5. Pharmacological Properties 5.1 Pharmacodynamic Properties

Although the exact mechanism of the hypotensive action is not established, the relaxation of peripheral blood vessels appears to be produced mainly by competitive antagonism of post-synaptic alpha-adrenoceptors. Hytrin usually produces an initial gradual decrease in blood pressure followed by a sustained antihypertensive action.

Clinical experience indicates that a 2-5% decrease in total cholesterol plasma concentration and a 3-7% decrease in the combined LDLC + VLDLC fraction plasma concentration from pretreatment values are associated with the administration of therapeutic doses of terazosin.

In clinical trials, plasma concentrates of total cholesterol and combined low density and very low density lipoproteins were found to be slightly reduced following Hytrin administration. Additionally, the increase in total cholesterol seen with other hypertensive agents did not occur when these were used in combination with Hytrin.

Studies suggest that alpha-1 -adrenoreceptor antagonism is useful in improving the urodynamics in patients with chronic bladder obstruction such as in benign prostatic hyperplasia (BPH).

The symptoms of BPH are caused mainly by the presence of an enlarged prostate and by the increased smooth muscle tone of the bladder outlet and prostate, which is regulated by alpha-1 -adrenergic receptors.

In in-vitro experiments, terazosin has been shown to antagonise phenylephrine-induced contractions of human pro static tissue. In clinical trials terazosin has been shown to improve the urodynamics and symptomatology in patients with BPH.

5.2 Pharmacokinetic Properties

The plasma concentration of the parent drug is a maximum about 1 hour post administration and declines with a half-life of approximately 12 hours. Food has little or no effect on bioavailability. Approximately 40% of the administered dose is eliminated in the urine and 60% in the faeces. The drug is highly bound to plasma proteins.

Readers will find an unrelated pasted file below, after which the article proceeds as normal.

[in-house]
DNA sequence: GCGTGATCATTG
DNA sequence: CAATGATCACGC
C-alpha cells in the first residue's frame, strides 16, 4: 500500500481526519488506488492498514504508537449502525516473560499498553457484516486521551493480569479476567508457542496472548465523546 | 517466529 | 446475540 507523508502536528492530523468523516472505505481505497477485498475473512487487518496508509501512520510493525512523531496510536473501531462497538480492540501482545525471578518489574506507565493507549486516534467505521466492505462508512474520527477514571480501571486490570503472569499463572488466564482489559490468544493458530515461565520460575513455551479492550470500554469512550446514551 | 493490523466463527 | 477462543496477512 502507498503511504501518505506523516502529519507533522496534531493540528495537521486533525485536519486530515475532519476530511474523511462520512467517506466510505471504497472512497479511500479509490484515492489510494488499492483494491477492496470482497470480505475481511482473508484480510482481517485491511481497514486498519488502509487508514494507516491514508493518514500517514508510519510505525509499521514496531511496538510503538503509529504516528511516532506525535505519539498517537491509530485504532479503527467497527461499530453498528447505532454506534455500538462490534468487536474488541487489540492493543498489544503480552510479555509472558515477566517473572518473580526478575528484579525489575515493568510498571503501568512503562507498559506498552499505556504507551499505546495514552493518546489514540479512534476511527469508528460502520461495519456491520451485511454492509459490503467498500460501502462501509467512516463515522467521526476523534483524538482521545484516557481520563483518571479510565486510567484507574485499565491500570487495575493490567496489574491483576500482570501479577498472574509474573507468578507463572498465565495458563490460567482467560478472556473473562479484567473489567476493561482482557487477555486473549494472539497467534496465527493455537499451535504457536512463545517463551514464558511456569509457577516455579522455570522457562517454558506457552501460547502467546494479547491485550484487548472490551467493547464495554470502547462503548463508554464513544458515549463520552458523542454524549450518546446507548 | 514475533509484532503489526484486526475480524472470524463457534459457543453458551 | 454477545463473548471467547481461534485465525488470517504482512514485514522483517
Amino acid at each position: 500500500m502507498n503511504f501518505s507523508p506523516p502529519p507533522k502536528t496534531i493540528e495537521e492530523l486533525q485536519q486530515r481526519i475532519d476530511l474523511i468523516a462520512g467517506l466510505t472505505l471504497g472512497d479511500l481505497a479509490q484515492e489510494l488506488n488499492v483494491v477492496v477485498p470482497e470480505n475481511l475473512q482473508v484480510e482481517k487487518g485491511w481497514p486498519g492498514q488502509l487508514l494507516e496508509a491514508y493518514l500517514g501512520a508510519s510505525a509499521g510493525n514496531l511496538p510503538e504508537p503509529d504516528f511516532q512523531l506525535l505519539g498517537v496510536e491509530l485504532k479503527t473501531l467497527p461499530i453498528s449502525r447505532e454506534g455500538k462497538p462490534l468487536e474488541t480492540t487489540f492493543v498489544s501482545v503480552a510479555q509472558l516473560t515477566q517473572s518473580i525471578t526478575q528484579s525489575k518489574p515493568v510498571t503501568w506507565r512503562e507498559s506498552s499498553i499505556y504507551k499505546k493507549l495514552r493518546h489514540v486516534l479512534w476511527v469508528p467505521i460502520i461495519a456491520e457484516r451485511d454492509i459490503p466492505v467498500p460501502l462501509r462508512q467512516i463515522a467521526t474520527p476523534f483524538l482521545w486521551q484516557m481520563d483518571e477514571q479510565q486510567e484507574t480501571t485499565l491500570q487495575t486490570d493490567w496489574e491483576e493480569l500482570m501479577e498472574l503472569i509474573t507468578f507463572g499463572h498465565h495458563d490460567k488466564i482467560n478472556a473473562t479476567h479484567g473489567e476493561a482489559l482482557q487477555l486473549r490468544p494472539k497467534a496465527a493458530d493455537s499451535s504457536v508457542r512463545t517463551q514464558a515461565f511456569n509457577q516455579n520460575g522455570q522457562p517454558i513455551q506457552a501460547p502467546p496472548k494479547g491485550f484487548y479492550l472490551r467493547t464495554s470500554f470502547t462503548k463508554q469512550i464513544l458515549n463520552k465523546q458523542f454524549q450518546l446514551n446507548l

5.3 Preclinical Safety Data

Carcinogenicity: Hytrin has been shown to produce tumours in male rats when administered at a high dose over a long period of time. No such occurrences were seen in female rats or in a similar study in mice. The relevance of these findings with respect to the clinical use of the drug in man is unknown.

6. Pharmaceutical Particulars 6.1 List Of Excipients

Lactose

Maize starch

Pregelatinised starch

Purified talc

Magnesium stearate

Purified water

Dye yellow (quinolone yellow, E104)

6.2 Incompatibilities

None known.

6.3 Shelf Life

36 months.

6.4 Special Precautions For Storage

None.

6.5 Nature And Contents Of Container

Tablets in a blister original pack. The 2mg tablets are supplied in a pack of 28 tablets. Blisters are packaged in a carton with a package insert.

Starter Pack for Hypertension:

The 2mg tablets form part of a starter pack of 28 tablets which also contains 7 x 1mg tablets. Blisters are packaged in a carton with a package insert.

Starter pack for BPH:

Tablets in a blister pack. The starter pack consists of 7 x 1mg, 14 x 2mg and 7 x 5mg tablets. The blisters, of PVC/PVdC, are heat sealed with 20 micron hard tempered aluminium foil and packaged in a carton with a pack insert.

6.6 Special Precautions For Disposal And Other Handling

Not applicable.

7. Marketing Authorisation Holder

Amdipharm plc

Regency House

Miles Gray Road

Basildon

Essex

SS14 3AF

8. Marketing Authorisation Number(S)

PL 20072/0029

9. Date Of First Authorisation/Renewal Of The Authorisation

13/05/97

10. Date Of Revision Of The Text

June 2009


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Cardura


Generic Name: doxazosin (dox AY zo sin)
Brand Names: Cardura, Cardura XL

What is doxazosin?

Doxazosin is in a group of drugs called alpha-adrenergic (AL-fa ad-ren-ER-jik) blockers. Doxazosin relaxes your veins and arteries so that blood can more easily pass through them. It also relaxes the muscles in the prostate and bladder neck, making it easier to urinate.